Date of Award:

5-2010

Document Type:

Dissertation

Degree Name:

Doctor of Philosophy (PhD)

Department:

Special Education and Rehabilitation

Advisor/Chair:

Timothy A. Slocum

Abstract

Behavioral momentum theory proposes that the persistence of behavior when exposed to disruptors provides an appropriate measure of the strength of behavior. Basic research has consistently demonstrated that behaviors that occurred in a context with higher overall rates of reinforcement (rich contexts) were more persistent than other behaviors that have occurred in a context with relatively lower rates of reinforcement (lean contexts). More surprisingly, behavioral momentum theory goes on to assert that this greater persistence in richer contexts is found even when rate of responding is lower in the rich context, and when the greater richness is due to noncontingent reinforcement or reinforcement for alternative responses. If behavioral momentum effects documented in laboratory settings are manifested in applied settings, these procedures may be used to increase the persistence of desirable behaviors or decrease the rate of problem behavior while simultaneously increasing its persistence. However, research on behavioral momentum has primarily been conducted by basic researchers using basic preparations. A key component of research on behavioral momentum is the presence of different contexts (typically signaled by color cues) each associated with a different rate of reinforcement. It is currently unclear if behavioral momentum effects are common in applied settings and if so, what variables determine context in applied settings. Thus, translational research should be conducted to examine the extent to which behavioral momentum theory accurately predicts behavior in applied settings while making systematic extensions to the established basic procedures. The purpose of the current study was to make one such extension that may be particularly important for replication of behavioral momentum research in applied settings. Two therapists functioned as two contexts with each participant to examine the effects of two interventions (i.e., contingent reinforcement with or without additional noncontingent reinforcement). Across participants, different patterns of results were found. In addition, participant responding was only partially disrupted during extinction and distraction phases, suggesting the procedures did not arrange a strong test of behavioral momentum theory. Because extinction did not reduce responding to very low levels, tests of reinstatement do not allow for clear conclusions to be drawn. In addition, patterns of responding did not clearly indicate participants were discriminating contexts. Several potential reasons for the lack of strong effects are discussed and suggestions for follow-up research are presented.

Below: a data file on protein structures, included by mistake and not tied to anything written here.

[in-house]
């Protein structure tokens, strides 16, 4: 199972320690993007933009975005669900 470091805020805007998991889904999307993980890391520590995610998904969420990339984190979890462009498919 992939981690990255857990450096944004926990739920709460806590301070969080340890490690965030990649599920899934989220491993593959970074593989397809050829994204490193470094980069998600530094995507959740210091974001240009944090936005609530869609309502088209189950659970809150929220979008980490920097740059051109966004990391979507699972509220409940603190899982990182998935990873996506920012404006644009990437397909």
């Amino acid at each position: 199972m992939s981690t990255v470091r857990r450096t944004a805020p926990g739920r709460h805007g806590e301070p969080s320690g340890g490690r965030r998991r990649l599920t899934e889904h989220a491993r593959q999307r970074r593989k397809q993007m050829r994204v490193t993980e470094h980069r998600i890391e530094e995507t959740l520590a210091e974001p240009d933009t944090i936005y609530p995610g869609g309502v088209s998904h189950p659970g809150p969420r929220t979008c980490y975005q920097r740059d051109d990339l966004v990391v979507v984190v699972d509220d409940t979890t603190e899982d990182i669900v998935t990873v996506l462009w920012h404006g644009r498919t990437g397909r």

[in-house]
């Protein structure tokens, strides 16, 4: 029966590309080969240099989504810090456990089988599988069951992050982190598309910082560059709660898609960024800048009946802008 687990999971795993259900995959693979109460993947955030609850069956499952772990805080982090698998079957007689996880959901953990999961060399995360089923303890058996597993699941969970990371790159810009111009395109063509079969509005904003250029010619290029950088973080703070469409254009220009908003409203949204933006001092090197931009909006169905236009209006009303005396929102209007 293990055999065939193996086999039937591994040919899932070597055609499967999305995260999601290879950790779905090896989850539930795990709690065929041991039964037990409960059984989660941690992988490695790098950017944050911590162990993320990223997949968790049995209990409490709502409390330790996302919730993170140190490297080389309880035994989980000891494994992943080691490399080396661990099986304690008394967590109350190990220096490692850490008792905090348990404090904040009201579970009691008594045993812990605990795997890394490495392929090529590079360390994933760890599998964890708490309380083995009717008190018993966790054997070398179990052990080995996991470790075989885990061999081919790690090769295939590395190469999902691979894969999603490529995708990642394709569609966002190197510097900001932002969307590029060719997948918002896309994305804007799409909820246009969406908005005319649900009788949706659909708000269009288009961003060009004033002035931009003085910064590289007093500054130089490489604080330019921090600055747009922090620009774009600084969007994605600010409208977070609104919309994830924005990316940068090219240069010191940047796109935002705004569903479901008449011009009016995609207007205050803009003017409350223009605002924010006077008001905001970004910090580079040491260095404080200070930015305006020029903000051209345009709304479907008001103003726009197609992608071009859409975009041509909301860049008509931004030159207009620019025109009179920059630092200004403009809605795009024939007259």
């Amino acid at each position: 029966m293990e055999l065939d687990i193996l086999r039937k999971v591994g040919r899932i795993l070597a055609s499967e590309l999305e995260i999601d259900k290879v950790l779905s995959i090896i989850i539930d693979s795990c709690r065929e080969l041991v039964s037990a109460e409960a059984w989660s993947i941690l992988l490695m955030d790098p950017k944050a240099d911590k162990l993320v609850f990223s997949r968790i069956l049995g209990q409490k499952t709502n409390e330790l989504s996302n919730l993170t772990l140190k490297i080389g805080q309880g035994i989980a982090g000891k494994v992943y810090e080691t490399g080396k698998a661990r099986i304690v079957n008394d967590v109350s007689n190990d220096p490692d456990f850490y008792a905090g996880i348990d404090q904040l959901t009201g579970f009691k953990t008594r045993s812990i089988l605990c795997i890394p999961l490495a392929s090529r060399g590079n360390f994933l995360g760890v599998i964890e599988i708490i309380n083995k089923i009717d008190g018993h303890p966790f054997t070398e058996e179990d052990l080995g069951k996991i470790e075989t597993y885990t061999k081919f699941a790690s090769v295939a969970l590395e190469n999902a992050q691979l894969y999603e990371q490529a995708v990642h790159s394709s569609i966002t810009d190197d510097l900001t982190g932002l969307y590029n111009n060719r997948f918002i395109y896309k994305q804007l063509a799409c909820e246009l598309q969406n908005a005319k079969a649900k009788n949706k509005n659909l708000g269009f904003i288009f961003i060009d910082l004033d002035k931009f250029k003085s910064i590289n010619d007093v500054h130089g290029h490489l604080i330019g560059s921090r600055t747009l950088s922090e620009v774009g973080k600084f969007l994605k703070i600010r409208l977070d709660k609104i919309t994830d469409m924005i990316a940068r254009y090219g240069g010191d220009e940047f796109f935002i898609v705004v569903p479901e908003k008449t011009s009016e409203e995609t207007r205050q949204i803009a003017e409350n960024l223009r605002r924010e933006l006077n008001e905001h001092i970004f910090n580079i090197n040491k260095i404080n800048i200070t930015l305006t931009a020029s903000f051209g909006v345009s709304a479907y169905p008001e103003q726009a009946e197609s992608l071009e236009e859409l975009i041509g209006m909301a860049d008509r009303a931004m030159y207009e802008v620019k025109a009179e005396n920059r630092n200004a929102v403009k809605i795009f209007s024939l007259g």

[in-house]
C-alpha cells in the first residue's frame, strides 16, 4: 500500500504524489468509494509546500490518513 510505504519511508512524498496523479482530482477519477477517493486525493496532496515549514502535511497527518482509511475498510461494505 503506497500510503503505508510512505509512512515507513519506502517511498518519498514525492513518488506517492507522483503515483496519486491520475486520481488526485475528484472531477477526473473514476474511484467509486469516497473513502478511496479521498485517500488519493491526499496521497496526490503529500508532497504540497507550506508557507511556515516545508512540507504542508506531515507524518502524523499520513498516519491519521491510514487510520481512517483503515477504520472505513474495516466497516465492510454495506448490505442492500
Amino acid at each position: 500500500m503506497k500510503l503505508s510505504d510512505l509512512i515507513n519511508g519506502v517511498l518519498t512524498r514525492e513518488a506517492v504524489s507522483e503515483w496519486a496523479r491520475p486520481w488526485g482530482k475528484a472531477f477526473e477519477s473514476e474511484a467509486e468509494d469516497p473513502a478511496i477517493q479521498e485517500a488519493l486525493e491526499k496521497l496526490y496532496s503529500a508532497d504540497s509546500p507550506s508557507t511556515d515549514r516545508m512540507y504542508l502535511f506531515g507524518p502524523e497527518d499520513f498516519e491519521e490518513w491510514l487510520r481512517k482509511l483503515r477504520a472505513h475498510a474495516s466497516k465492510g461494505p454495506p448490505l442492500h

Comments

This work made publicly available electronically on August 30, 2010.

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